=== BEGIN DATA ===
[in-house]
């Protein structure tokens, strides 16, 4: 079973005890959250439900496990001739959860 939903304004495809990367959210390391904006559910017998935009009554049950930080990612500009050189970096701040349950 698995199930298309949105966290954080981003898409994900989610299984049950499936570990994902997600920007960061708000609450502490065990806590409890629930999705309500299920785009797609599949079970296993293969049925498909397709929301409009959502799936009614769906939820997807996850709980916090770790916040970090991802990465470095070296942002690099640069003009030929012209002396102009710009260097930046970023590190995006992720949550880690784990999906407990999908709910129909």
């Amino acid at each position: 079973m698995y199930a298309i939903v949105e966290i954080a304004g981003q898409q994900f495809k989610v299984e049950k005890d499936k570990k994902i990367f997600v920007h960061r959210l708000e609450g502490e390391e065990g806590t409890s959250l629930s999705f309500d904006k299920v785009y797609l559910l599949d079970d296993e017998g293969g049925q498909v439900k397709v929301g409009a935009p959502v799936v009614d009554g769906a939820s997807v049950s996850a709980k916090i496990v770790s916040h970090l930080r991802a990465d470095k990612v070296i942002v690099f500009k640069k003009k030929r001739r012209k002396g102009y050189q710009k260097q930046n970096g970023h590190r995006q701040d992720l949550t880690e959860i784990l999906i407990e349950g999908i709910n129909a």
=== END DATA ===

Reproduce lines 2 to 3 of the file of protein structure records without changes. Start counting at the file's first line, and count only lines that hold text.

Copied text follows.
């Protein structure tokens, strides 16, 4: 079973005890959250439900496990001739959860 939903304004495809990367959210390391904006559910017998935009009554049950930080990612500009050189970096701040349950 698995199930298309949105966290954080981003898409994900989610299984049950499936570990994902997600920007960061708000609450502490065990806590409890629930999705309500299920785009797609599949079970296993293969049925498909397709929301409009959502799936009614769906939820997807996850709980916090770790916040970090991802990465470095070296942002690099640069003009030929012209002396102009710009260097930046970023590190995006992720949550880690784990999906407990999908709910129909």
């Amino acid at each position: 079973m698995y199930a298309i939903v949105e966290i954080a304004g981003q898409q994900f495809k989610v299984e049950k005890d499936k570990k994902i990367f997600v920007h960061r959210l708000e609450g502490e390391e065990g806590t409890s959250l629930s999705f309500d904006k299920v785009y797609l559910l599949d079970d296993e017998g293969g049925q498909v439900k397709v929301g409009a935009p959502v799936v009614d009554g769906a939820s997807v049950s996850a709980k916090i496990v770790s916040h970090l930080r991802a990465d470095k990612v070296i942002v690099f500009k640069k003009k030929r001739r012209k002396g102009y050189q710009k260097q930046n970096g970023h590190r995006q701040d992720l949550t880690e959860i784990l999906i407990e349950g999908i709910n129909a």